Edited by Adam Graycar and Russell G. Smith
Chapter 11: Corrupt Practices Involving Offshore Financial Centres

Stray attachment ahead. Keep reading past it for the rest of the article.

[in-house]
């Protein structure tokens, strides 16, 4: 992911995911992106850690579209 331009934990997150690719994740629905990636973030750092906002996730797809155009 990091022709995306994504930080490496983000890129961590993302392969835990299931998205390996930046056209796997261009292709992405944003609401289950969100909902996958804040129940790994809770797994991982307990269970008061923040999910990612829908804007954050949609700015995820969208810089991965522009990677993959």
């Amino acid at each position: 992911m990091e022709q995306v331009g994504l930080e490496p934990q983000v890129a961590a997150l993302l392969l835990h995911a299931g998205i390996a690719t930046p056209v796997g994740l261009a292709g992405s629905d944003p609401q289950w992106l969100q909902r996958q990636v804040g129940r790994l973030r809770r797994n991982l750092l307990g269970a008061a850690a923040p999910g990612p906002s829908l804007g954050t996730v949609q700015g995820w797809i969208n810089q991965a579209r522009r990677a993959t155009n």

David Chaikin INTRODUCTION This chapter explores the relationship between offshore financial centres (OFCs) and international criminal activity. The first part examines the phenomenon of OFCs and canvasses three important research issues: whether OFCs are more susceptible vehicles for transnational crimes, whether OFCs have been captured by onshore financial institutions and professionals, and whether there is any meaningful difference between OFCs and tax havens. The next section outlines the legitimate uses of OFCs, pointing out that a lack of information about OFCs makes it difficult to provide an objective judgement of their licit and illicit role in international commerce. From a criminological perspective, the hallmark of OFCs is their lack of transparency, which is generally regarded as a major obstacle to the prevention and investigation of transnational crimes, including corruption. The secrecy structures of OFCs are not only based on their banking and financial secrecy laws, but also and perhaps more importantly on the widespread use of international business companies (IBCs). However, many of the secrecy features of IBCs, such as nominee ownership, corporate directors and bearer share are also found in onshore jurisdictions, raising the question of whether a lack of transparency is an exclusive problem of OFCs. The role of OFCs in providing corrupt facilities is illustrated by the literature and practical cases concerning organized crime, money laundering, shell bank fraud, grand corruption, illicit capital flight and international tax evasion. More recently, the Global Financial Crisis has raised the question as to whether OFCs have contributed to international financial...
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